and 2D e-commerce websites?
Online Service Encounter
Consumers’ experiences are based on what occurs during the service encounter. The service encounter
refers to all interactions between a consumer and a service provider for the exchange of a product or
provision of a service. According to the service encounter model, a full understanding of the experience
involves looking at what happens before, during and after a purchase (Figure 1).
Figure 2. Model of the service encounter .
Furthermore, consumers now have the option between different commerce channels (websites, high
street, telephone, etc.). Therefore, consumers’ experiences are not based only on the performance of
individual channels, but also how well the channels are integrated to provide a positive and seamless
experience. This research focuses on two commerce channels in particular, 3D VWs and 2D websites.
Affordances of 3D VWs
3D VWs support the service encounter in different ways compared to 2D websites. For example,
having products rendered in 3D can improve product ‘diagnosticity’ . Diagnosticity refers to how
easily a consumer can judge a product to fit their needs. An interactive 3D model of products gives
users more information about its form and function. Therefore, users may be able to make informed
purchase decisions when shopping in VWs because they have a better idea of what the product is like.
Another advantage is the multi-user and synchronous environment. VWs produce the sense ‘being
there’, also referred to as ‘presence’ . A sense of ‘being there’ with others is also possible because
avatars are located in the same virtual space; users can ‘see’ each other. As a result, the e-commerce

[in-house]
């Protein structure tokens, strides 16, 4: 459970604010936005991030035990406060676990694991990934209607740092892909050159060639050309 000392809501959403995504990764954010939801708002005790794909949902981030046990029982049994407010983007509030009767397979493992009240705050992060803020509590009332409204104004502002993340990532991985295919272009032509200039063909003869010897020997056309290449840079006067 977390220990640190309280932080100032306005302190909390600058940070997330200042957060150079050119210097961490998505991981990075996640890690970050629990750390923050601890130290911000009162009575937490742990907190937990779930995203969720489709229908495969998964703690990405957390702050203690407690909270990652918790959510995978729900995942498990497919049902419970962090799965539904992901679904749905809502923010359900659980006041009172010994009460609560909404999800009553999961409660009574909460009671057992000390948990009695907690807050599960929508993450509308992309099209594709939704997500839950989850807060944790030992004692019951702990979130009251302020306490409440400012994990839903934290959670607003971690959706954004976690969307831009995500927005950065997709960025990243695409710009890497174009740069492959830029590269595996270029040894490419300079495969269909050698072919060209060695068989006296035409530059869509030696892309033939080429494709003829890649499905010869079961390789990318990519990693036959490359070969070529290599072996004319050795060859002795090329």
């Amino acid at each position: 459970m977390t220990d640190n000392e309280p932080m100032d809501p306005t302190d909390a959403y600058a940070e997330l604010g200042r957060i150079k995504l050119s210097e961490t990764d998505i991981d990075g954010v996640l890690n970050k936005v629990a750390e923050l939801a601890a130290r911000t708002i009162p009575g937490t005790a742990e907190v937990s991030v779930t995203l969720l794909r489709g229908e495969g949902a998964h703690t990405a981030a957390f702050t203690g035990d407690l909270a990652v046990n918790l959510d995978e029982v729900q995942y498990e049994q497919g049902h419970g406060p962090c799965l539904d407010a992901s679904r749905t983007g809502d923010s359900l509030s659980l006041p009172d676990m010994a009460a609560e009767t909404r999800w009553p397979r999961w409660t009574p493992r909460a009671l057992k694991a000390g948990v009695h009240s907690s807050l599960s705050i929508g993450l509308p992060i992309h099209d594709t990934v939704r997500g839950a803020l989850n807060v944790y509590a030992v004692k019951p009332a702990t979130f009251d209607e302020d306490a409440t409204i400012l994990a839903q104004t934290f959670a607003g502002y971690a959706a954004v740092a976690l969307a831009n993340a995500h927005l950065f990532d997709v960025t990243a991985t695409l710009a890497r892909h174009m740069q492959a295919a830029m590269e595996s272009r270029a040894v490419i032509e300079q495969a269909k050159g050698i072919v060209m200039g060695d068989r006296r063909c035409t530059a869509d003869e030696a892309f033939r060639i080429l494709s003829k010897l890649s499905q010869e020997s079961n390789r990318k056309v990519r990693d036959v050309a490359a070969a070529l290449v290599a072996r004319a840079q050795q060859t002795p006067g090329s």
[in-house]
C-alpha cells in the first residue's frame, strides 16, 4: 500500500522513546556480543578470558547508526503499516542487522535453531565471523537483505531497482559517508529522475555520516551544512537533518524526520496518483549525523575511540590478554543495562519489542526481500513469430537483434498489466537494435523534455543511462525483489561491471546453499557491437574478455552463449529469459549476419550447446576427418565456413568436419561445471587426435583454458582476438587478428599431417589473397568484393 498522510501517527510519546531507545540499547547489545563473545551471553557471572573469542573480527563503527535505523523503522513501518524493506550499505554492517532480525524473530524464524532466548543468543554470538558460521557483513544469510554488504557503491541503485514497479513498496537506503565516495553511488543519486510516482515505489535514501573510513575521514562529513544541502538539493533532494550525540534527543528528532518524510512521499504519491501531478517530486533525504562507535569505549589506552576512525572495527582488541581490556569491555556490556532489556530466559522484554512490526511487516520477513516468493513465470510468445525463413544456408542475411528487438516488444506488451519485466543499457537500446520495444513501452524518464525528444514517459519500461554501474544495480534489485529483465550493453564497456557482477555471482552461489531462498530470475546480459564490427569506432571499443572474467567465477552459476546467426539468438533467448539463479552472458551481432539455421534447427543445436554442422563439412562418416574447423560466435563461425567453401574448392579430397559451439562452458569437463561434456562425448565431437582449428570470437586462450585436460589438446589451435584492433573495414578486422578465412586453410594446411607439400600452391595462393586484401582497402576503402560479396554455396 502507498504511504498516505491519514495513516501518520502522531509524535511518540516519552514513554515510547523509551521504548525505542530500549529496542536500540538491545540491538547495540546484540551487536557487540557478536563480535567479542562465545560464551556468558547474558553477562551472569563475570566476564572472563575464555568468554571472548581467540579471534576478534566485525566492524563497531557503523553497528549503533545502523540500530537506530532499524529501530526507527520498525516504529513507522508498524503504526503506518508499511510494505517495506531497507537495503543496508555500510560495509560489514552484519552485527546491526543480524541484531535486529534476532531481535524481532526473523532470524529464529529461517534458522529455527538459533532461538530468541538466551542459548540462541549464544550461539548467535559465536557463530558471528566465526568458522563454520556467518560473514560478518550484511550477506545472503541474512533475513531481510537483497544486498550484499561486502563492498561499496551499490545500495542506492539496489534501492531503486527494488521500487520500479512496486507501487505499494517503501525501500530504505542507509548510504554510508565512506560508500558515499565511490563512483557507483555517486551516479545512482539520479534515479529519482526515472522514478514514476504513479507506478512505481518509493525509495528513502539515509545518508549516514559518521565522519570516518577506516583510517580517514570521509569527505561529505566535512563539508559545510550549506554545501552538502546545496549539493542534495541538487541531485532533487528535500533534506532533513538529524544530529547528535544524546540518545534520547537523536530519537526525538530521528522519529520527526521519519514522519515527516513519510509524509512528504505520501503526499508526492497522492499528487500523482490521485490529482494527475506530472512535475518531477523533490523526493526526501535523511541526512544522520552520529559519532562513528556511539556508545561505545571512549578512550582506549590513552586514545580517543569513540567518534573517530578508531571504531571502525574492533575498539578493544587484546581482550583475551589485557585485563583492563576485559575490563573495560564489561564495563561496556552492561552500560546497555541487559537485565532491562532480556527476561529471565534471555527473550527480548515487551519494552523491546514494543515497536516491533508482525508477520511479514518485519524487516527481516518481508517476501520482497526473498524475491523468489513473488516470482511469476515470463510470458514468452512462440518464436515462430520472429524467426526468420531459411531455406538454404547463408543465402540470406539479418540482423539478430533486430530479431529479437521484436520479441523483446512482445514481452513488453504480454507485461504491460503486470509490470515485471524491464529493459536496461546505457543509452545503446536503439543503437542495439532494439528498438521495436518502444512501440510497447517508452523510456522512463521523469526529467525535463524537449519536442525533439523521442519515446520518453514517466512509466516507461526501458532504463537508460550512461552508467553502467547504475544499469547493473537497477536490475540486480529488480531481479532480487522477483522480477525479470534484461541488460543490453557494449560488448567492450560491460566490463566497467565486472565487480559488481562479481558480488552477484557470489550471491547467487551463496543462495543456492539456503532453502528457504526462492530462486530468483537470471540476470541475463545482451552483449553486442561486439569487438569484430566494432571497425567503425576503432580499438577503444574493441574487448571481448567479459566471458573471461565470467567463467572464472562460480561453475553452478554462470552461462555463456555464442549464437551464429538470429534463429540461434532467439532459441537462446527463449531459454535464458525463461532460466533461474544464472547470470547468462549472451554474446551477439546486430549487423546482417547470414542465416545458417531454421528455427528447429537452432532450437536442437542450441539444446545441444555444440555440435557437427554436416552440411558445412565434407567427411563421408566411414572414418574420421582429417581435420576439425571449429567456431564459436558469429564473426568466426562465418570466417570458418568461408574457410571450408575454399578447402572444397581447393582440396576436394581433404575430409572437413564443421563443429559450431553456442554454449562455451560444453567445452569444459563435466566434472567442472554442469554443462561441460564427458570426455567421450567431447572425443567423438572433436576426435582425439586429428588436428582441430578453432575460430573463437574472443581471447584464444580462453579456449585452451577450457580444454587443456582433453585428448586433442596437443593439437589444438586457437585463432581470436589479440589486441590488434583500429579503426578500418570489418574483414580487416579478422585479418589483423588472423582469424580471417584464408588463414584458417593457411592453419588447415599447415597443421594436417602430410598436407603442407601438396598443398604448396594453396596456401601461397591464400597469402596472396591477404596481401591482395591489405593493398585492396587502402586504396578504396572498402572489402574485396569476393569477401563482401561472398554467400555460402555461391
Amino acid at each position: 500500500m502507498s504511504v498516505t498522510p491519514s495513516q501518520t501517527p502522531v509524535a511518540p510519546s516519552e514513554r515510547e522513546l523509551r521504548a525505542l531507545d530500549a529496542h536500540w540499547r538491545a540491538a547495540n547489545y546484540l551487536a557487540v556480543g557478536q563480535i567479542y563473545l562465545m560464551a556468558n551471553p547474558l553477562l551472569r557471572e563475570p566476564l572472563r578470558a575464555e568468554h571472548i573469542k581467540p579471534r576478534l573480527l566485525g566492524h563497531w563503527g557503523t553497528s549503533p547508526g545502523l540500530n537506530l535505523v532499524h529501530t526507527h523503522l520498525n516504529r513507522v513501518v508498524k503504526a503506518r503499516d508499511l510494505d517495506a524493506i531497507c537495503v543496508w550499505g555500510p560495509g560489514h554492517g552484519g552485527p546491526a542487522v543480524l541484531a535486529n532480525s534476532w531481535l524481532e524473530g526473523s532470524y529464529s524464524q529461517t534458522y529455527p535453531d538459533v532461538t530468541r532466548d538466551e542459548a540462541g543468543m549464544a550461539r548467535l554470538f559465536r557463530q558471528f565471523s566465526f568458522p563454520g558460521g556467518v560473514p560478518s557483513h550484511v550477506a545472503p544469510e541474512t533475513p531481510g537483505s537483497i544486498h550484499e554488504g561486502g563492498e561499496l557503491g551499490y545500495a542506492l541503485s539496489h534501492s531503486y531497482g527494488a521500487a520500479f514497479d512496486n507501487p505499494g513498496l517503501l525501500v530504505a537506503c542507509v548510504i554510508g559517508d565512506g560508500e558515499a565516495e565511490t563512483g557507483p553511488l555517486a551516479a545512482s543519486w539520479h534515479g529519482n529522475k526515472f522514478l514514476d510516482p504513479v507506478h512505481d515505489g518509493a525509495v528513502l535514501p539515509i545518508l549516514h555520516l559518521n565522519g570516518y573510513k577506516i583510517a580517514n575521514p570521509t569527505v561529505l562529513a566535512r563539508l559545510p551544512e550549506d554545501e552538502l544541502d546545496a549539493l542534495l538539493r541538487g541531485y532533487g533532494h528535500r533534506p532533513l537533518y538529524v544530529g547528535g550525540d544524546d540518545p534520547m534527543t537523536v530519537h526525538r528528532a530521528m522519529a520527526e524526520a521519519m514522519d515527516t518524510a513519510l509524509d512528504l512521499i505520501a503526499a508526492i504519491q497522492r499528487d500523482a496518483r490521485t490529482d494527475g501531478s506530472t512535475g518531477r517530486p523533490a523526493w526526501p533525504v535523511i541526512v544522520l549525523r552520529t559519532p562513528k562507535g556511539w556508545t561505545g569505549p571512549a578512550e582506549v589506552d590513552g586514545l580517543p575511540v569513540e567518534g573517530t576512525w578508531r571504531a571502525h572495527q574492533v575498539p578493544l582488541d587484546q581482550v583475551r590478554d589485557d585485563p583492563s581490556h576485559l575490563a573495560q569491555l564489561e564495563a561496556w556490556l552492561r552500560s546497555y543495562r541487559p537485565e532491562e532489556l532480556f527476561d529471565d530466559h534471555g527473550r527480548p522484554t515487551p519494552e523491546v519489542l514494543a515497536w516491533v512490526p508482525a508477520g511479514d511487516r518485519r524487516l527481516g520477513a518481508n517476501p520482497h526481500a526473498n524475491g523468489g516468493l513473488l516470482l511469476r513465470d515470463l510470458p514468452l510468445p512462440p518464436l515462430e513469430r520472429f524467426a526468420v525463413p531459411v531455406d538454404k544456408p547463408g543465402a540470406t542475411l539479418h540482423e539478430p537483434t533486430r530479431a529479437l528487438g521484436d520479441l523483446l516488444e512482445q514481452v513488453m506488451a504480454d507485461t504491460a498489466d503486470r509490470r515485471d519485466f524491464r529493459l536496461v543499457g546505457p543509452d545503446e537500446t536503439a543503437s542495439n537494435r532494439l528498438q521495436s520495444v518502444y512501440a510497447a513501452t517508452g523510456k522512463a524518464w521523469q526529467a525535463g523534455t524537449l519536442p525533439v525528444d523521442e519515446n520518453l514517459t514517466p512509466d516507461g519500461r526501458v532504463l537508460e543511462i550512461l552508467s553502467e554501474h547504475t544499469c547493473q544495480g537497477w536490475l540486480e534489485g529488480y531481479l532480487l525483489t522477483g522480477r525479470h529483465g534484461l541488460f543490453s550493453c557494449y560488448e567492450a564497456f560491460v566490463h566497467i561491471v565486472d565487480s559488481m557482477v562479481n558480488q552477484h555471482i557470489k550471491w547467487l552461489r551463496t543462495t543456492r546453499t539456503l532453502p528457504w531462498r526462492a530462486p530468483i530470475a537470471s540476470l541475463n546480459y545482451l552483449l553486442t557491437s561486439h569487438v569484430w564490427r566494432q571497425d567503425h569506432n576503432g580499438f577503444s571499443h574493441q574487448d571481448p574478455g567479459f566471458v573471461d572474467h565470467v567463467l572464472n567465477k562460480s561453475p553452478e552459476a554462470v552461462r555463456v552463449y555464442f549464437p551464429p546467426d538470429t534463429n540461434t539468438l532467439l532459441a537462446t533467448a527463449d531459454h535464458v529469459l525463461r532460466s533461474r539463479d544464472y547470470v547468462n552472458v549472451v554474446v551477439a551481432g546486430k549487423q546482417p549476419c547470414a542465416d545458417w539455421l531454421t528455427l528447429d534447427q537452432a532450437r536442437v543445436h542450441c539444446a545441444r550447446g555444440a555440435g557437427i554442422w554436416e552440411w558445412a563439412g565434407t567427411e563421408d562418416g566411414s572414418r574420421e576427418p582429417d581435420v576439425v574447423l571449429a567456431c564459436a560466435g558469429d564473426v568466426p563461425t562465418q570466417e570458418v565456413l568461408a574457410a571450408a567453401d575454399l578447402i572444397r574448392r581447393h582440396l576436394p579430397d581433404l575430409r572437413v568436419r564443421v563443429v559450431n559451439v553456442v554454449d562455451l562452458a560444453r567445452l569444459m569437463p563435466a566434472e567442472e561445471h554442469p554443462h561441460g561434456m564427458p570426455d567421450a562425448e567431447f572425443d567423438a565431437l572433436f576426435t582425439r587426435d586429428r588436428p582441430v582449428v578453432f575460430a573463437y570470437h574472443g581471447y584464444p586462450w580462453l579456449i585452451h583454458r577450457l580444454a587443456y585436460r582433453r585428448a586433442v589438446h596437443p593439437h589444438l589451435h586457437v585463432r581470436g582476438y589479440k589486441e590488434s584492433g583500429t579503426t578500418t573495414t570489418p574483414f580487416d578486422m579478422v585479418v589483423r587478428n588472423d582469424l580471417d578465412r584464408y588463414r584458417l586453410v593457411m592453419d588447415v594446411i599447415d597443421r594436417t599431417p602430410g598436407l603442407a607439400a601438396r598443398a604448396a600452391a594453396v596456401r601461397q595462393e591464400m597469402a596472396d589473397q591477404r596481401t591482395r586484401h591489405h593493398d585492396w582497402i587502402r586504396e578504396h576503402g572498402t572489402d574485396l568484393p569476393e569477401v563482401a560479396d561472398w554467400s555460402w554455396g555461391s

experience has a social dimension that is not experienced when shopping on websites.
Affordances of 2D Websites
Websites have their own advantages that VWs do not. Presently, websites can provide more
information compared to VWs as they use text effectively . The advantage of text is that it can
describe many details about a product, such as specifications and warranties, which cannot be easily
conveyed through images or 3D models. The web also has the advantage of being faster than 3D VWs
because of its low bandwidth and CPU requirements.
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The methodology of this research project is empirical and qualitative. Three studies involving users are
planned (Figure 3). The first two studies are based on in-depth interviews. The interviews will be
conducted in SL. During the interviews, participants are encouraged to describe their own shopping
experiences in detail and from their own subjective viewpoint. The interview technique is based on
phenomenology . Phenomenological interviews, and subsequent phenomenological analysis, allow
the researcher to obtain the structure and content of experience. During the interviews, each participant
is asked to describe the pre-purchase, purchase and post-purchase interactions from a service encounter.
The data consists of descriptions of shopping experiences, including behaviours, thoughts and feelings.
For this project, data analysis includes both descriptive phenomenological analysis  and a general
thematic analysis . A descriptive phenomenological analysis of each interview produces use cases
(or individually structured narratives). Thematic analysis produces a set of themes relating to
affordances and user experience. The use cases and themes provide grounding to reason about design